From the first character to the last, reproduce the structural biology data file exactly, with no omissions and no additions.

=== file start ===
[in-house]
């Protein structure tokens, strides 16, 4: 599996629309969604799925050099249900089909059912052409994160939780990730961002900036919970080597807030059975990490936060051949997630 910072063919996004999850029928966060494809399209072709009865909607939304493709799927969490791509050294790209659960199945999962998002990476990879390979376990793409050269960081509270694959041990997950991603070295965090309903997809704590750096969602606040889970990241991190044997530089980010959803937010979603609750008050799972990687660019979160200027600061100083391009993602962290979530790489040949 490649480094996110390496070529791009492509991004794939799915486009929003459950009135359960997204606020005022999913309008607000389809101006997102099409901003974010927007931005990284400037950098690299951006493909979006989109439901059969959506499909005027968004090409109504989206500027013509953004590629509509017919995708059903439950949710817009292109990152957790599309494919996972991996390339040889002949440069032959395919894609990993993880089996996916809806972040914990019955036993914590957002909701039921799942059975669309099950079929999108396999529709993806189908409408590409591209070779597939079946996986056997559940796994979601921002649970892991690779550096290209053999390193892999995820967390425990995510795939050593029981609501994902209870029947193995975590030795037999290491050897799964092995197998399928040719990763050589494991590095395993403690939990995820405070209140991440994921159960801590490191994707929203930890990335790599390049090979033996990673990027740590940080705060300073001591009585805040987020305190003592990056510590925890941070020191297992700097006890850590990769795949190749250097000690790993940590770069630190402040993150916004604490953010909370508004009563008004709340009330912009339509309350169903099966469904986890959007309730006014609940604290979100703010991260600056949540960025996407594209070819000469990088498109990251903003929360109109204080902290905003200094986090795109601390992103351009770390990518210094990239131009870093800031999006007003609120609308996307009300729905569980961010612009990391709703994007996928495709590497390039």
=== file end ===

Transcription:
[in-house]
């Protein structure tokens, strides 16, 4: 599996629309969604799925050099249900089909059912052409994160939780990730961002900036919970080597807030059975990490936060051949997630 910072063919996004999850029928966060494809399209072709009865909607939304493709799927969490791509050294790209659960199945999962998002990476990879390979376990793409050269960081509270694959041990997950991603070295965090309903997809704590750096969602606040889970990241991190044997530089980010959803937010979603609750008050799972990687660019979160200027600061100083391009993602962290979530790489040949 490649480094996110390496070529791009492509991004794939799915486009929003459950009135359960997204606020005022999913309008607000389809101006997102099409901003974010927007931005990284400037950098690299951006493909979006989109439901059969959506499909005027968004090409109504989206500027013509953004590629509509017919995708059903439950949710817009292109990152957790599309494919996972991996390339040889002949440069032959395919894609990993993880089996996916809806972040914990019955036993914590957002909701039921799942059975669309099950079929999108396999529709993806189908409408590409591209070779597939079946996986056997559940796994979601921002649970892991690779550096290209053999390193892999995820967390425990995510795939050593029981609501994902209870029947193995975590030795037999290491050897799964092995197998399928040719990763050589494991590095395993403690939990995820405070209140991440994921159960801590490191994707929203930890990335790599390049090979033996990673990027740590940080705060300073001591009585805040987020305190003592990056510590925890941070020191297992700097006890850590990769795949190749250097000690790993940590770069630190402040993150916004604490953010909370508004009563008004709340009330912009339509309350169903099966469904986890959007309730006014609940604290979100703010991260600056949540960025996407594209070819000469990088498109990251903003929360109109204080902290905003200094986090795109601390992103351009770390990518210094990239131009870093800031999006007003609120609308996307009300729905569980961010612009990391709703994007996928495709590497390039």